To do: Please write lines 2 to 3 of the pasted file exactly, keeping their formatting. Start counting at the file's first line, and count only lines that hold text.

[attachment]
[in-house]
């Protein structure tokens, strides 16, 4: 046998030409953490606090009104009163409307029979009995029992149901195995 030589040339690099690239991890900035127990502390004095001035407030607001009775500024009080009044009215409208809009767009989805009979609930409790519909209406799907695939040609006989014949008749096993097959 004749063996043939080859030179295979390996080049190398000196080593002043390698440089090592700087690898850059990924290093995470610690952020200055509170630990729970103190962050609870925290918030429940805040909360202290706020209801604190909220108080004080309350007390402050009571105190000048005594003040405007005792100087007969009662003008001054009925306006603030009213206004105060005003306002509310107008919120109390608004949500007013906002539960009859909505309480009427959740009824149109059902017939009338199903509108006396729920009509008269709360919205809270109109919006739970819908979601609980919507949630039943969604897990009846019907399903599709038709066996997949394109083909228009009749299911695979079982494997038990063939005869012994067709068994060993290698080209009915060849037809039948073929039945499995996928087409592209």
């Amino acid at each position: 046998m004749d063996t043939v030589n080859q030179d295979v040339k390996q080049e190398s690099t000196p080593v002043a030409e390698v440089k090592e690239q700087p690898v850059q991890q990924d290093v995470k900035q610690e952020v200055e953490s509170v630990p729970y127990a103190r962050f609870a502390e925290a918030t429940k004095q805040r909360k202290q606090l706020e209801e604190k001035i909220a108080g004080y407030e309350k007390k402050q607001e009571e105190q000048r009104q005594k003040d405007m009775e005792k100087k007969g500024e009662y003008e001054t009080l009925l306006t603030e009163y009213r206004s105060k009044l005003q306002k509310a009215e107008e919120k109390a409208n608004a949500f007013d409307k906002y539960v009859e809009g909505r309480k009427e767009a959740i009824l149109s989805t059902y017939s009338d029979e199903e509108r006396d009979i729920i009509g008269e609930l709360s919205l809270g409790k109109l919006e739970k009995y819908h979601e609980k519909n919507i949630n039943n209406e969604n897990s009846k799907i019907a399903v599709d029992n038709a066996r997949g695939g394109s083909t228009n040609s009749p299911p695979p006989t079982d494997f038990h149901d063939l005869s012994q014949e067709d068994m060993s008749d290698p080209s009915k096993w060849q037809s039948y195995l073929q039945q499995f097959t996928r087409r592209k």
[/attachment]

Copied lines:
């Protein structure tokens, strides 16, 4: 046998030409953490606090009104009163409307029979009995029992149901195995 030589040339690099690239991890900035127990502390004095001035407030607001009775500024009080009044009215409208809009767009989805009979609930409790519909209406799907695939040609006989014949008749096993097959 004749063996043939080859030179295979390996080049190398000196080593002043390698440089090592700087690898850059990924290093995470610690952020200055509170630990729970103190962050609870925290918030429940805040909360202290706020209801604190909220108080004080309350007390402050009571105190000048005594003040405007005792100087007969009662003008001054009925306006603030009213206004105060005003306002509310107008919120109390608004949500007013906002539960009859909505309480009427959740009824149109059902017939009338199903509108006396729920009509008269709360919205809270109109919006739970819908979601609980919507949630039943969604897990009846019907399903599709038709066996997949394109083909228009009749299911695979079982494997038990063939005869012994067709068994060993290698080209009915060849037809039948073929039945499995996928087409592209």
């Amino acid at each position: 046998m004749d063996t043939v030589n080859q030179d295979v040339k390996q080049e190398s690099t000196p080593v002043a030409e390698v440089k090592e690239q700087p690898v850059q991890q990924d290093v995470k900035q610690e952020v200055e953490s509170v630990p729970y127990a103190r962050f609870a502390e925290a918030t429940k004095q805040r909360k202290q606090l706020e209801e604190k001035i909220a108080g004080y407030e309350k007390k402050q607001e009571e105190q000048r009104q005594k003040d405007m009775e005792k100087k007969g500024e009662y003008e001054t009080l009925l306006t603030e009163y009213r206004s105060k009044l005003q306002k509310a009215e107008e919120k109390a409208n608004a949500f007013d409307k906002y539960v009859e809009g909505r309480k009427e767009a959740i009824l149109s989805t059902y017939s009338d029979e199903e509108r006396d009979i729920i009509g008269e609930l709360s919205l809270g409790k109109l919006e739970k009995y819908h979601e609980k519909n919507i949630n039943n209406e969604n897990s009846k799907i019907a399903v599709d029992n038709a066996r997949g695939g394109s083909t228009n040609s009749p299911p695979p006989t079982d494997f038990h149901d063939l005869s012994q014949e067709d068994m060993s008749d290698p080209s009915k096993w060849q037809s039948y195995l073929q039945q499995f097959t996928r087409r592209k």